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Performance and Evaluation of Manufacturing Systems

K.K.B. Hon (1) Department of Engineering, University of Liverpool, Liverpool, UK

Abstract The monitoring and control of the input and output of manufacturing systems is an essential task for the system optimisation. Performance of manufacturing systems covers a wide spectrum of technology and management activities. This paper reviews the historical evolution of and modern developments in manufacturing performance measurement within a systems framework based on five metrics and five levels from single workstation to the entire manufacturing network. A summary of an industrial survey in the aerospace industry is also included to provide an industrial perspective. The implications of emerging topics of growing importance in sustainability, agility, e-manufacturing, complexity and biomimetics are also discussed. Keywords: Manufacturing, System, Performance

1 INTRODUCTION 1.1 Background and Overview Performance measurement is indispensable to manufacturing enterprise. If the effective efficiency of an activity cannot be measured, it could not be properly controlled. While mechanistic or physical measurements could be made extremely accurately due to advances in metrology, the measurement of manufacturing performance remains an unsettled subject due to the diverse and multi-dimensional nature of manufacturing. By definition, performance is concerned with what happened in the past or what is happening in the present instance and therefore it is observable and measurable. Performance measures are indispensable for management to understand the state of the manufacturing system and to take appropriate action for maintaining competitiveness as shown in Figure 1. The generic functions of manufacturing performance measures are summarised as follows: a. To reflect the current state of manufacturing situation. b. To monitor and control operational efficiency. c. To drive improvement programme. d. To gauge the effectiveness of manufacturing decisions. Look ahead Look back Roll up Cascade down Compare Motivate and compensate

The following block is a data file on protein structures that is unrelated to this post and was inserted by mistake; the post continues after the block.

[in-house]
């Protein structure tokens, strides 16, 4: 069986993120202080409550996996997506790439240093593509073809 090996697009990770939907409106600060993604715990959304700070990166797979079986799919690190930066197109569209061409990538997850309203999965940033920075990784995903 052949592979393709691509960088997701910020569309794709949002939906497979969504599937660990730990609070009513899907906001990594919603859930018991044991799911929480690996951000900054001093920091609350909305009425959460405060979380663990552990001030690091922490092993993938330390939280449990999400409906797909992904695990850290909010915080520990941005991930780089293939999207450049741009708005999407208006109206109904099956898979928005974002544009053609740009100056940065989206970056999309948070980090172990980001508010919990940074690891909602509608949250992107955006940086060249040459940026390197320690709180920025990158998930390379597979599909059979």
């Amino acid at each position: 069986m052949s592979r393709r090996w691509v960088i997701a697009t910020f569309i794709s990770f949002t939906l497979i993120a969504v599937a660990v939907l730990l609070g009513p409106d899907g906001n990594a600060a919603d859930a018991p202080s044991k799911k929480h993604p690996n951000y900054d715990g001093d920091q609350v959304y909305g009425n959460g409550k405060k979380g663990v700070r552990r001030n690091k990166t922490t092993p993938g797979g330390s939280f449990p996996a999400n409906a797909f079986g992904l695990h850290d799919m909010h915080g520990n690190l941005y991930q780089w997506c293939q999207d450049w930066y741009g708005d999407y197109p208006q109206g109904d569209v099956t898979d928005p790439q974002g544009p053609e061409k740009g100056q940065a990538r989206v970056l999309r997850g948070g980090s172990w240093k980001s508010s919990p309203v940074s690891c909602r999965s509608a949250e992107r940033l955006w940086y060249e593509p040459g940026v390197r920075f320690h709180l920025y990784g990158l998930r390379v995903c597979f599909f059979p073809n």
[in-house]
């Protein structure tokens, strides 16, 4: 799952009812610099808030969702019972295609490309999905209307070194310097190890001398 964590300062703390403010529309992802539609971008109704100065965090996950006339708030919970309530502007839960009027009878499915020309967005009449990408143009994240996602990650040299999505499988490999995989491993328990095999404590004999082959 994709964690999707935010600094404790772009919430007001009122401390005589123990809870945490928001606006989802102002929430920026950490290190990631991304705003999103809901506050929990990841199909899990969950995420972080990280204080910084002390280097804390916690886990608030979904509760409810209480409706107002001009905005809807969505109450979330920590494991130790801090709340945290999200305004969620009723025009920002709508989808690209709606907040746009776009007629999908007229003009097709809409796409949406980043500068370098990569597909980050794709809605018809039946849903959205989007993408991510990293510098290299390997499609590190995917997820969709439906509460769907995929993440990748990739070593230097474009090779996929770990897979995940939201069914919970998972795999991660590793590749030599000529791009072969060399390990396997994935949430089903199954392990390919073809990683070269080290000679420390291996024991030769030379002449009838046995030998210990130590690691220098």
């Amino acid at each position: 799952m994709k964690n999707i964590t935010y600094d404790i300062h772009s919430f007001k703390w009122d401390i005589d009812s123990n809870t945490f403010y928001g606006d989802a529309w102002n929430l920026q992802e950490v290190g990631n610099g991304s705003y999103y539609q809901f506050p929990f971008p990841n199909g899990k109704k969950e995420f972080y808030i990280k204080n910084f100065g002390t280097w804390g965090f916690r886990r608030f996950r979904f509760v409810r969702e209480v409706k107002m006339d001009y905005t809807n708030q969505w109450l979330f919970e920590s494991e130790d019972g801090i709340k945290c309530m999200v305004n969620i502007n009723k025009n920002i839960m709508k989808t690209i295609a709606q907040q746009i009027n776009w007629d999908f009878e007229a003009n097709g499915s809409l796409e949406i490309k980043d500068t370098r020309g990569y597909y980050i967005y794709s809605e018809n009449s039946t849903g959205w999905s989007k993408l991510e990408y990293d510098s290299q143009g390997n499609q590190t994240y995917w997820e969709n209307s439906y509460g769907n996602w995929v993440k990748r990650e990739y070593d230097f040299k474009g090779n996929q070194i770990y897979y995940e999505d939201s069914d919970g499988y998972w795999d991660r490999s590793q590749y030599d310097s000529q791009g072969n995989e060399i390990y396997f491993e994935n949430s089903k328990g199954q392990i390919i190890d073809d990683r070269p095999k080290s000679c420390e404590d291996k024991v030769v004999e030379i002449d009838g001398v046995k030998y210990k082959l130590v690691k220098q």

Performance Measurement

practical and theoretical ones, the choice have to be related to the specific manufacturing goal [2]. While the classical goal for manufacturing aiming to produce the required quantity at the required time by the best and cheapest method remains valid today, such a generic goal needs further amendments in the present environment based on the competitive stance chosen by the company [3]. Since 1990s, there have been a surge of interests in performance measurement after the proposal of the Balanced Scorecard by Kaplan and Norton [4]. However, most of such performance systems were developed from a business perspective which gives full coverage on management and financial performance. The purpose of this paper is therefore to provide a manufacturing perspective to address performance from a systems and technology point of view. 1.2 Evolution of Measures Manufacturing measures are not new as they have been around ever since production functions exist. However, the emphasis was different in different era and this shows the evolutionary nature of performance measurement as depicted in Figure 2.

Monitoring and control

Drive improvement Degree of Comprehensiveness Succinct overview Strategy alignment Decision effectiveness Benchmarking Multidimensional Quality

Productivity Cost

Figure 1: Functions of performance management. The timeliness of information, the range of coverage, the appropriateness of data for decision support and the cost of implementation are major considerations for the design of a performance measurement system [1]. As there are a vast number of performance measures, including both





Figure 2: Evolution of performance measures.